UBC Theses and Dissertations

UBC Theses Logo

UBC Theses and Dissertations

Influencing inter-regional migration Stott, Adrian George E 1974

Your browser doesn't seem to have a PDF viewer, please download the PDF to view this item.

Item Metadata

Download

Media
831-UBC_1974_A6_7 S86.pdf [ 5.6MB ]
Metadata
JSON: 831-1.0099889.json
JSON-LD: 831-1.0099889-ld.json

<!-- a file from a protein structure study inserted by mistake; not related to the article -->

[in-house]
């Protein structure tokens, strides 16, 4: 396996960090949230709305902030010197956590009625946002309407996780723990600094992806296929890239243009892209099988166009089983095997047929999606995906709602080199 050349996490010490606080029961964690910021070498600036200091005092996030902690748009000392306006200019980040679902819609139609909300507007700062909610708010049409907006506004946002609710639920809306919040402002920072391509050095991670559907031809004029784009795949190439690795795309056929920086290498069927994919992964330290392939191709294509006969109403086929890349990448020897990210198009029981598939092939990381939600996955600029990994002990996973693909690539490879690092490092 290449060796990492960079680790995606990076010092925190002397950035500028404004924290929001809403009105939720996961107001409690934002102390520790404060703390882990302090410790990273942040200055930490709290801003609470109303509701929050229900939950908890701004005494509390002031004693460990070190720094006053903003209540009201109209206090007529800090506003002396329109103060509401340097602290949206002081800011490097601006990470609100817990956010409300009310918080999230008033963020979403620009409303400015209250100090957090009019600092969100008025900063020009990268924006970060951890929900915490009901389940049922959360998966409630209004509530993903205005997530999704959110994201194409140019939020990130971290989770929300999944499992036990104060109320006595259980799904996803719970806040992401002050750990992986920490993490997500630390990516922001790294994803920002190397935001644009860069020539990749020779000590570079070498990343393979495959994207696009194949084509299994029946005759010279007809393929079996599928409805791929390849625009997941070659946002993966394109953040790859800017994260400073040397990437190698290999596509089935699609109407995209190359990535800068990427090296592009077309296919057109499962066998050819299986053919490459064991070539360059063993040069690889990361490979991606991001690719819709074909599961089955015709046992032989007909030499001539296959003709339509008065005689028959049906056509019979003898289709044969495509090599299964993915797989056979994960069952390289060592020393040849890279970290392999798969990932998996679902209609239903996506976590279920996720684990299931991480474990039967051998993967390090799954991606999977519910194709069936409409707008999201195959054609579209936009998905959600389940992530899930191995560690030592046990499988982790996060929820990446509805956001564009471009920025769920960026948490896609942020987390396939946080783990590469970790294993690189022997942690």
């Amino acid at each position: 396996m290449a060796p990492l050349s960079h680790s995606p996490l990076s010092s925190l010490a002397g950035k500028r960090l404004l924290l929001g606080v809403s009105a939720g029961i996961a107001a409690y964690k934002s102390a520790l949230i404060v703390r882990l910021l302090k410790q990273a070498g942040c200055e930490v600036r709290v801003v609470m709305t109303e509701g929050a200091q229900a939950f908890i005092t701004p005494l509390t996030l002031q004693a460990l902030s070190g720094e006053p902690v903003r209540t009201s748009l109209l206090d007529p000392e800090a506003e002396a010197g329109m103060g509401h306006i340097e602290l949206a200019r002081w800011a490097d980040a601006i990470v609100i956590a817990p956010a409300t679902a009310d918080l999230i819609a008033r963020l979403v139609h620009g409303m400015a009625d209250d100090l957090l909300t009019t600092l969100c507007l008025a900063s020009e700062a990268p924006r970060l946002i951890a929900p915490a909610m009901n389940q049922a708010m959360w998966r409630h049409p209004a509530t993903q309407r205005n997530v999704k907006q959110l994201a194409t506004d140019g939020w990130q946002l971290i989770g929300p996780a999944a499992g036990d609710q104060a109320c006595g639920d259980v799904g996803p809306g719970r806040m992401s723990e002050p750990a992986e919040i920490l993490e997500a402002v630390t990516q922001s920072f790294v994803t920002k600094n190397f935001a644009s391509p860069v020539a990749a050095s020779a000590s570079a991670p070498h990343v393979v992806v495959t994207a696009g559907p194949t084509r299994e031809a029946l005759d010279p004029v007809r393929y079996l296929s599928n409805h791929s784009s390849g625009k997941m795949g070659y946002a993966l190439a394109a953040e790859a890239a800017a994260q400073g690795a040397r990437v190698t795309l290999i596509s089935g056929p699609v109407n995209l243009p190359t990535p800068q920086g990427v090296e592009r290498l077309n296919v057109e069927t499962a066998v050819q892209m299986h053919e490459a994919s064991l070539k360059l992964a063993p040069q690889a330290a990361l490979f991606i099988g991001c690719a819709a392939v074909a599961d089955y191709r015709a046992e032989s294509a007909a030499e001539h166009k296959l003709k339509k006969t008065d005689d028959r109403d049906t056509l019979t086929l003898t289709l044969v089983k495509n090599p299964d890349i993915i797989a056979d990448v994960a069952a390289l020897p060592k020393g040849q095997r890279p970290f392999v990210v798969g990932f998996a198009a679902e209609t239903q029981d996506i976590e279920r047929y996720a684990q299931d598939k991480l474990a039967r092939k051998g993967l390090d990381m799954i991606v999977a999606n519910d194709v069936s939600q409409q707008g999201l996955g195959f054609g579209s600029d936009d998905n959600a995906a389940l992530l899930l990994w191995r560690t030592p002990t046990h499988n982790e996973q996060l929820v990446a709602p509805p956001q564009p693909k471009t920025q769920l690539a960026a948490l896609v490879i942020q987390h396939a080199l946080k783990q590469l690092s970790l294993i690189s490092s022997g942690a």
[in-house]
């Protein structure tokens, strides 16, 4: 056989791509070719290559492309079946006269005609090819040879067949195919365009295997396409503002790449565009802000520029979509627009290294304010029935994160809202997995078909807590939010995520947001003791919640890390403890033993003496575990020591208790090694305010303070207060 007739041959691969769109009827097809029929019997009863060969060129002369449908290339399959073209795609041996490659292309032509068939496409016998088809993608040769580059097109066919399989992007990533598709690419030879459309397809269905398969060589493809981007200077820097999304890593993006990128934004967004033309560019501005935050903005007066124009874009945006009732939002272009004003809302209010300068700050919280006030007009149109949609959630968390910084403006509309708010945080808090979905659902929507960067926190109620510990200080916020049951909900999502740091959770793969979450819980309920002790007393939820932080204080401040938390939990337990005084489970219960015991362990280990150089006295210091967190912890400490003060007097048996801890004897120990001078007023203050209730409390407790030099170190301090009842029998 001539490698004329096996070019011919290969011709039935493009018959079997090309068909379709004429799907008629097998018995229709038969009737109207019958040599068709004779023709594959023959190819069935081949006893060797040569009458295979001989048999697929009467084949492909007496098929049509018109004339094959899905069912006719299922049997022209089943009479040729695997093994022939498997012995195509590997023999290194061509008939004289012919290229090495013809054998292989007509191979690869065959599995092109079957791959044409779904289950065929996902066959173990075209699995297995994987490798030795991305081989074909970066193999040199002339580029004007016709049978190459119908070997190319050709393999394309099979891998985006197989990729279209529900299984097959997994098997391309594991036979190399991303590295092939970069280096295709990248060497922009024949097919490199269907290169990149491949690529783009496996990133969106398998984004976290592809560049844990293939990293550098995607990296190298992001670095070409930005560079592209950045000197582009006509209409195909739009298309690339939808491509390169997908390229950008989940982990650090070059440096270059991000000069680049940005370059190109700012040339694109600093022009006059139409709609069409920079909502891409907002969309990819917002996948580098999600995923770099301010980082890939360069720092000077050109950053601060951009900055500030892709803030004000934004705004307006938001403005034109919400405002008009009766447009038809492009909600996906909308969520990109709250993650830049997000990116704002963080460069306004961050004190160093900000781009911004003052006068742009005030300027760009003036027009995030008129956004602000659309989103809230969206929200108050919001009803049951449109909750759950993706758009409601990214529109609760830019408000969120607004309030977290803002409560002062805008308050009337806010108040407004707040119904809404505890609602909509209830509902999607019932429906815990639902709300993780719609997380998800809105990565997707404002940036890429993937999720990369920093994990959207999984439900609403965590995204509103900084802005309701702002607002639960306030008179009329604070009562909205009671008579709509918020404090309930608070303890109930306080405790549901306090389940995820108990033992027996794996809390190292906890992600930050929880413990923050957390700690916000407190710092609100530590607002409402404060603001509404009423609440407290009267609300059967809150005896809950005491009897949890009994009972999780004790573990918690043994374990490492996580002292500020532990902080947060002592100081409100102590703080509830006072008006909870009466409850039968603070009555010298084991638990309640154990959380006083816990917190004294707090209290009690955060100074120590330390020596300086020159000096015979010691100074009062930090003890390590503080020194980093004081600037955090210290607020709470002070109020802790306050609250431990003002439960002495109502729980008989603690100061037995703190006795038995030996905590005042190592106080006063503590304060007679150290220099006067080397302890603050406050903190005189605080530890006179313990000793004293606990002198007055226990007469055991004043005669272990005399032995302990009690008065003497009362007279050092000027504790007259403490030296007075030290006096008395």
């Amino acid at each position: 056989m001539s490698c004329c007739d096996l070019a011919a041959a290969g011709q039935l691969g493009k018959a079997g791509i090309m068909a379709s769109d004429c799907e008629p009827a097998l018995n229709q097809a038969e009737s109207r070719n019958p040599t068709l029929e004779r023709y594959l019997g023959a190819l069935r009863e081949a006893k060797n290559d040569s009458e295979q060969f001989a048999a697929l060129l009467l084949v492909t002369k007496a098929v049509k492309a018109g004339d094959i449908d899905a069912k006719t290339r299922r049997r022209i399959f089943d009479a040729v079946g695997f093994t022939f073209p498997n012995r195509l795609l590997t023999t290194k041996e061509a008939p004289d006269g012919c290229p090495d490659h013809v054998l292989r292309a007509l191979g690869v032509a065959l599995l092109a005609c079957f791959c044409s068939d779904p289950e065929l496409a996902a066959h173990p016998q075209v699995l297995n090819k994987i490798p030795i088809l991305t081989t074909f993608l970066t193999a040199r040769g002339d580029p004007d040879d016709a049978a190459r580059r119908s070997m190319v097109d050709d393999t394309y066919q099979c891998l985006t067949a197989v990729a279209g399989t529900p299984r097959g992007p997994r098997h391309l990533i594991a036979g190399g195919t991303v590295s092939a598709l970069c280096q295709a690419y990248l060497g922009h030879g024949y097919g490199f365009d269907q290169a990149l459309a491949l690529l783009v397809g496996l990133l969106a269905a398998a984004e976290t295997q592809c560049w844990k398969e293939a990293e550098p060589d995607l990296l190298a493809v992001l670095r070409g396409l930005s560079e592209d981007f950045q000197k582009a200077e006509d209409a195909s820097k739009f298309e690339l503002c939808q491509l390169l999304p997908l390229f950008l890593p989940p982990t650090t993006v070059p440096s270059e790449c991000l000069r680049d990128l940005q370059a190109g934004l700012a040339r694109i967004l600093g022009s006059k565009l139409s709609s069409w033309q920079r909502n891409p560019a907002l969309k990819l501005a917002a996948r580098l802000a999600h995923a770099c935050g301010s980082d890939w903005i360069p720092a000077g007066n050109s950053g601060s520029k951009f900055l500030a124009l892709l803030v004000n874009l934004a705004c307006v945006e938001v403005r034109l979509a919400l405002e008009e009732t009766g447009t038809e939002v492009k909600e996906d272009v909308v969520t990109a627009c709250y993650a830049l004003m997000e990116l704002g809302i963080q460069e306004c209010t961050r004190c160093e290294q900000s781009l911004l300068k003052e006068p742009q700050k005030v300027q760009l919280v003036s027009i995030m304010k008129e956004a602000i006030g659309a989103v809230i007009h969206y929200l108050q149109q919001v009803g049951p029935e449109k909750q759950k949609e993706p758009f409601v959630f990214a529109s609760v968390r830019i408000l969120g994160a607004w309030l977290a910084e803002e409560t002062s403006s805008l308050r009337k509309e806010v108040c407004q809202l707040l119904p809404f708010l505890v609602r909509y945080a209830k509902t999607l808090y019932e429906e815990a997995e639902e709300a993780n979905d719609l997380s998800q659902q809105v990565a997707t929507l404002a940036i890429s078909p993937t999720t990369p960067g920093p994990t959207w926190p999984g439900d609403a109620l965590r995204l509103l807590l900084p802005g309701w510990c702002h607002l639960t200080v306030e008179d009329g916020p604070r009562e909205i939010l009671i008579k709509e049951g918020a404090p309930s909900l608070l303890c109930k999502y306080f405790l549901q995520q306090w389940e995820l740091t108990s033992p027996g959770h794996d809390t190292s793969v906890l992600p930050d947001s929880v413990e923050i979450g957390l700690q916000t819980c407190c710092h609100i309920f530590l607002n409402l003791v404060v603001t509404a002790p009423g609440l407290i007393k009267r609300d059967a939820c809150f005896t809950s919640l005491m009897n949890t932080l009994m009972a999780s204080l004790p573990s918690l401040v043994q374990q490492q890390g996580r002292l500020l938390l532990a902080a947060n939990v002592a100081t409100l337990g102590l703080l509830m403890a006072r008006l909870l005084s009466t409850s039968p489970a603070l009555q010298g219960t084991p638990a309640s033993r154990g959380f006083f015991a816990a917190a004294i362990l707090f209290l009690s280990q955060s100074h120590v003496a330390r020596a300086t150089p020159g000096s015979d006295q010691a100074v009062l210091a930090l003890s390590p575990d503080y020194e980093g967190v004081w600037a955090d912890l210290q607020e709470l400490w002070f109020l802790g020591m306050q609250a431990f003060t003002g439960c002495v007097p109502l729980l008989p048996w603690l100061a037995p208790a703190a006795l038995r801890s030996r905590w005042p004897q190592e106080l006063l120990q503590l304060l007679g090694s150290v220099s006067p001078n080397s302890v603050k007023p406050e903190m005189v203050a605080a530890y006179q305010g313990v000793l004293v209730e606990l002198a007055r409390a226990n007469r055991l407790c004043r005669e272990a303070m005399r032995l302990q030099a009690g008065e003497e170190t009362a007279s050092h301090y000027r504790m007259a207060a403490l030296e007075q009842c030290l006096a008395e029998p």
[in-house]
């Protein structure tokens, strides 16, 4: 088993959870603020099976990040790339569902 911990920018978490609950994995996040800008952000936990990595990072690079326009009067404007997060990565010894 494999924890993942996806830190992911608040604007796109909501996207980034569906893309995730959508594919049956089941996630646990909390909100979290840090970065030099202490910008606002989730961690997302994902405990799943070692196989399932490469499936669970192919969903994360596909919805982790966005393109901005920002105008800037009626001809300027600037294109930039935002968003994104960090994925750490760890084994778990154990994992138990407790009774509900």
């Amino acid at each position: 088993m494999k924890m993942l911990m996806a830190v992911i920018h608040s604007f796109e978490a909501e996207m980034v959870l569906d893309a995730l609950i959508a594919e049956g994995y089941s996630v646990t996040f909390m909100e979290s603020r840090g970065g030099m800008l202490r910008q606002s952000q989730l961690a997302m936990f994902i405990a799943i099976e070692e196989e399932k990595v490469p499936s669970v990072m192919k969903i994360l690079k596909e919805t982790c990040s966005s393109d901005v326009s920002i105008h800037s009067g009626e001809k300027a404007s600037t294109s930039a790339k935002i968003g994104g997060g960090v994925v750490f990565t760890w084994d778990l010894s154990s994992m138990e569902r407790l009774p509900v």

RDF/XML (Pretty): 831-1.0099889-rdf.xml
RDF/JSON: 831-1.0099889-rdf.json
Turtle: 831-1.0099889-turtle.txt
N-Triples: 831-1.0099889-rdf-ntriples.txt
Original Record: 831-1.0099889-source.json
Full Text
831-1.0099889-fulltext.txt
Citation
831-1.0099889.ris

Full Text